The Post-9/11 Fireman Image
We may not have seen, in the movies, as direct a reflection of the tragedy of September 11, 2001, as Ladder 49. Without ever mentioning the events of that day, this movie's agenda becomes clear. It's an ode to the firemen, solemn and respectful, always keeping in mind the real dangers they face, which have become all the more real and celebrated after the terrorist attacks.
The intent of the movie is noble, but the execution, sadly, doesn't measure up. Ladder 49 is just about the most ironed-flat fireman tribute a group of people could make. Its story is carefully composed of every necessary element -- evidence of camaraderie, a sweet love story, lots of dangerous firefighting and heroics and tragedies -- and every detail is wrinkle free. It's effective only to the point where you find it bothersome when you can't detect any human anomalies. It's like (and I can't believe I'm using this analogy) the dilemma posed in The Matrix -- people were fine living in the world created for them until they noticed things were too perfect.
And you can tell that everyone, from the cast to the screenwriter to the director to the production crew, was entirely committed to making this the most glorious, dramatic, heart-rending piece of work ever dedicated to firemen. The explosions are a-plenty in the fire scenes. John Travolta, as the fire chief of his station, is such a jokester -- until he must emote... very... seriously. Joaquin Phoenix, as the hero whose life the movie centers on, is the best kind of guy -- brave, good-sported, loving, honorable, and always with a face that says, I'm a puppy you know you just want to take home. The suburban life the firemen live is idyllic without being chaste -- they drink, chase women, play jokes on each other, and even get on each other's nerves -- but they're all Good People.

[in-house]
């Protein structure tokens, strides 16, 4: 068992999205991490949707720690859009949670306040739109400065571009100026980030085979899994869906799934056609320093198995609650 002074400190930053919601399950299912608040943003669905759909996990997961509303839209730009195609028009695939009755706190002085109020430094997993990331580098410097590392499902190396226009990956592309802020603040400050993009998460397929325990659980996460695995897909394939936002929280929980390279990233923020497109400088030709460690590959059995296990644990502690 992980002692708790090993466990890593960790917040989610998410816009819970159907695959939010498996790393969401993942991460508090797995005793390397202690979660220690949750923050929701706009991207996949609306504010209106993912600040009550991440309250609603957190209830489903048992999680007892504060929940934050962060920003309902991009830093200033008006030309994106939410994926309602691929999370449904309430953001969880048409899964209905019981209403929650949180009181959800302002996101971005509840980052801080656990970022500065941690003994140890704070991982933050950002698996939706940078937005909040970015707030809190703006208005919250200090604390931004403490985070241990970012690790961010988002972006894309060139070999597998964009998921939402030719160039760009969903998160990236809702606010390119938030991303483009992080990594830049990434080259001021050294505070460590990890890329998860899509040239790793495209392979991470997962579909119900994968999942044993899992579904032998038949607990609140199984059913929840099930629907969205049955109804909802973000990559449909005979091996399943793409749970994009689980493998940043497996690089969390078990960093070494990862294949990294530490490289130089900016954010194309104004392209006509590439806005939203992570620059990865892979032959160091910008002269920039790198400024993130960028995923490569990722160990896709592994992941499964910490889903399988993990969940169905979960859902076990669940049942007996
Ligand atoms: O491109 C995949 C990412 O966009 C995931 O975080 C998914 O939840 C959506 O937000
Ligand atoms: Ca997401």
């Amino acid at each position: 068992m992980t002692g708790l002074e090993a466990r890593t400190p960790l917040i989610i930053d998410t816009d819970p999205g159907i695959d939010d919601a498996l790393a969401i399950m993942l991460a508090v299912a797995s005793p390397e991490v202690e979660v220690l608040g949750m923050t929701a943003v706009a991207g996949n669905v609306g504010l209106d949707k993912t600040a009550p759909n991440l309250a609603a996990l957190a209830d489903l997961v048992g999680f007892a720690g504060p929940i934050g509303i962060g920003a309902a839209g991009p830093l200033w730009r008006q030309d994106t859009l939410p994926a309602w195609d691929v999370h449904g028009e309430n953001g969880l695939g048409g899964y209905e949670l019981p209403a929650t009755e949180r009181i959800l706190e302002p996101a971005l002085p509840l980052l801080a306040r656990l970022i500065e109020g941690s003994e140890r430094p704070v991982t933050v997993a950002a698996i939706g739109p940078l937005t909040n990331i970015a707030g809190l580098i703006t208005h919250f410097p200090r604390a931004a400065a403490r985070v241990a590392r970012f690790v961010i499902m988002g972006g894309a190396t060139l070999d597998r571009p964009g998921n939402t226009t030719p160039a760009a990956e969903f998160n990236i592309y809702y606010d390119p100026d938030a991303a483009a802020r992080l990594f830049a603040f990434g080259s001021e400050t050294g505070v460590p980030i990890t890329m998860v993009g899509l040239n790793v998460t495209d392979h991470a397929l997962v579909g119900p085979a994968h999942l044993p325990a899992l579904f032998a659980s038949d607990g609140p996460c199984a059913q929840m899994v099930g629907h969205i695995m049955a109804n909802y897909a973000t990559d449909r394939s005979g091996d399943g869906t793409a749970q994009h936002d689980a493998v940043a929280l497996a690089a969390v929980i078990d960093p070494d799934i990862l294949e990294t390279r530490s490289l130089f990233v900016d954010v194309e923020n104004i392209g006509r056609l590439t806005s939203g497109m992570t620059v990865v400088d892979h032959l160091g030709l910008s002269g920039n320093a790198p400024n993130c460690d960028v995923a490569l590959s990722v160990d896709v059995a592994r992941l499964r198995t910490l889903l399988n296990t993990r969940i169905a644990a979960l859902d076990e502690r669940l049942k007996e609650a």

Conflicts are few in this tale -- Phoenix's character is sometimes faced with choices, but none that tempt him in the wrong direction. The movie seems too busy avoiding any semblance of offense to create such a scenario. In a way, though, this comes across as a bit condescending. The film is structured to make Phoenix's character the universal stand-in for middle-class America's idea of the perfect fireman. There's little room for variation -- his buddies all seem similar to him, manly yet sensitive, with simple aspirations. He's the fireman you want around when you're trapped under burning debris, the hero who goes home to a healthy family and is loyal to his friends and his duty.
Is this how we're expected to see firemen now? Although it's not an unattainable standard, it's still mighty presumptuous. However, after 9/11, we're probably reluctant to see them any other way. Those firemen that day were indeed heroes. We also want to believe they were all good men and women, more than ever, and Ladder 49 is the reflection of this desire. It's sour grapes to pooh-pooh the thoughtfulness here, but it's also impossible to disguise such a display of bland spotlessness as anything resembling real life.
(Released by Touchstone Pictures and rated "PG-13" for intense fire and rescue situations and for language.)
Review also posted on www.windowtothemovies.com.